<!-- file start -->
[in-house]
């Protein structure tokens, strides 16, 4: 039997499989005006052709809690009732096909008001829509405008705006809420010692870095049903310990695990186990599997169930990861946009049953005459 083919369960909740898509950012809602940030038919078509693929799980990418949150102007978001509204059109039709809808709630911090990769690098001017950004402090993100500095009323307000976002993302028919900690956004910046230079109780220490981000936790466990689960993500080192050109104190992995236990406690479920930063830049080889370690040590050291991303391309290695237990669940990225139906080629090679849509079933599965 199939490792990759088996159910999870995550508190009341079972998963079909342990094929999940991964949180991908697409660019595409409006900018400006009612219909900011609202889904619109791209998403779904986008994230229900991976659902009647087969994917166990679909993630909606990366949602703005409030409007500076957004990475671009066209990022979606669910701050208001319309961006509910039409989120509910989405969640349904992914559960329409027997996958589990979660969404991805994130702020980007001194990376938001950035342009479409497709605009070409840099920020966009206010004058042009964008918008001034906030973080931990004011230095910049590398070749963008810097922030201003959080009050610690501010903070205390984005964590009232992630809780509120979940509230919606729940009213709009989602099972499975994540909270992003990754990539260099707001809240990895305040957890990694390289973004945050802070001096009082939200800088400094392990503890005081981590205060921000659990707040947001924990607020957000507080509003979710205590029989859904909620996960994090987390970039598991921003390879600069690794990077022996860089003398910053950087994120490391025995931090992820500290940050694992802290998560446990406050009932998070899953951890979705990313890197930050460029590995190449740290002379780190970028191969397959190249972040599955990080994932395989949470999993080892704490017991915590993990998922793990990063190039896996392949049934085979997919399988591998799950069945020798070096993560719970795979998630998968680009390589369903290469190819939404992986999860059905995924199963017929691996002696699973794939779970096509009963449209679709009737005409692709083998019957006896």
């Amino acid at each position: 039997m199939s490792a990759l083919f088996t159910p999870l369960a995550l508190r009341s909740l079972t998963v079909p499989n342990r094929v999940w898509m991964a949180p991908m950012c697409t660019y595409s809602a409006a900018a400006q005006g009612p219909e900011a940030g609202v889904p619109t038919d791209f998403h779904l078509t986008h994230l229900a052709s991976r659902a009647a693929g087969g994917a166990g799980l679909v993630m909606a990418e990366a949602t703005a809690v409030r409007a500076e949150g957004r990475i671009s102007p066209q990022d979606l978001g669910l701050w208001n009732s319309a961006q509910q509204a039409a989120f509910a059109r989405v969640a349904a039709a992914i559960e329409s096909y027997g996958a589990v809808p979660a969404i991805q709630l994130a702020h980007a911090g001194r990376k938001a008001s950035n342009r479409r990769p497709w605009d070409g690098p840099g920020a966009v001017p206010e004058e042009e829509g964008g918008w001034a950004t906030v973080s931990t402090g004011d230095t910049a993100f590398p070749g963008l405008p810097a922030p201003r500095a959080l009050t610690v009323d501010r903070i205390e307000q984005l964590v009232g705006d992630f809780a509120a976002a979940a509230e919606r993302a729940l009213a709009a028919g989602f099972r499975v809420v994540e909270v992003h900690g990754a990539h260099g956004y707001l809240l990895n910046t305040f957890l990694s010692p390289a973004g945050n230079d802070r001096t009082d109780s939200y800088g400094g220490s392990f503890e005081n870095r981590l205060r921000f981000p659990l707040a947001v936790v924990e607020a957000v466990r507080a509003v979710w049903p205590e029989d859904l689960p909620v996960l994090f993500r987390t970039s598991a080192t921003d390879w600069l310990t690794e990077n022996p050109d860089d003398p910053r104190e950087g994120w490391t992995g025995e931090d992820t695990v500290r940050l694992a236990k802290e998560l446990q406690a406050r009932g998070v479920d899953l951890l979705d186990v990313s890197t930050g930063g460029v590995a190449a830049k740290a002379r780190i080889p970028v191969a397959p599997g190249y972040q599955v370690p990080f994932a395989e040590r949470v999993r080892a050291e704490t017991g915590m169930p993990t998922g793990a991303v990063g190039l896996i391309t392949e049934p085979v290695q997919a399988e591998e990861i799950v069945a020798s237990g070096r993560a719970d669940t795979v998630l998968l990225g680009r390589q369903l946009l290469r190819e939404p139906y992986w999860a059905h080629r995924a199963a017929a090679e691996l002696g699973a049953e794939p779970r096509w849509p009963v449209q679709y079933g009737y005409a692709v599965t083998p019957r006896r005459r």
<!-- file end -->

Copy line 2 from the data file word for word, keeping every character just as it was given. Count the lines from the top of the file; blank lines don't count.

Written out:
């Protein structure tokens, strides 16, 4: 039997499989005006052709809690009732096909008001829509405008705006809420010692870095049903310990695990186990599997169930990861946009049953005459 083919369960909740898509950012809602940030038919078509693929799980990418949150102007978001509204059109039709809808709630911090990769690098001017950004402090993100500095009323307000976002993302028919900690956004910046230079109780220490981000936790466990689960993500080192050109104190992995236990406690479920930063830049080889370690040590050291991303391309290695237990669940990225139906080629090679849509079933599965 199939490792990759088996159910999870995550508190009341079972998963079909342990094929999940991964949180991908697409660019595409409006900018400006009612219909900011609202889904619109791209998403779904986008994230229900991976659902009647087969994917166990679909993630909606990366949602703005409030409007500076957004990475671009066209990022979606669910701050208001319309961006509910039409989120509910989405969640349904992914559960329409027997996958589990979660969404991805994130702020980007001194990376938001950035342009479409497709605009070409840099920020966009206010004058042009964008918008001034906030973080931990004011230095910049590398070749963008810097922030201003959080009050610690501010903070205390984005964590009232992630809780509120979940509230919606729940009213709009989602099972499975994540909270992003990754990539260099707001809240990895305040957890990694390289973004945050802070001096009082939200800088400094392990503890005081981590205060921000659990707040947001924990607020957000507080509003979710205590029989859904909620996960994090987390970039598991921003390879600069690794990077022996860089003398910053950087994120490391025995931090992820500290940050694992802290998560446990406050009932998070899953951890979705990313890197930050460029590995190449740290002379780190970028191969397959190249972040599955990080994932395989949470999993080892704490017991915590993990998922793990990063190039896996392949049934085979997919399988591998799950069945020798070096993560719970795979998630998968680009390589369903290469190819939404992986999860059905995924199963017929691996002696699973794939779970096509009963449209679709009737005409692709083998019957006896």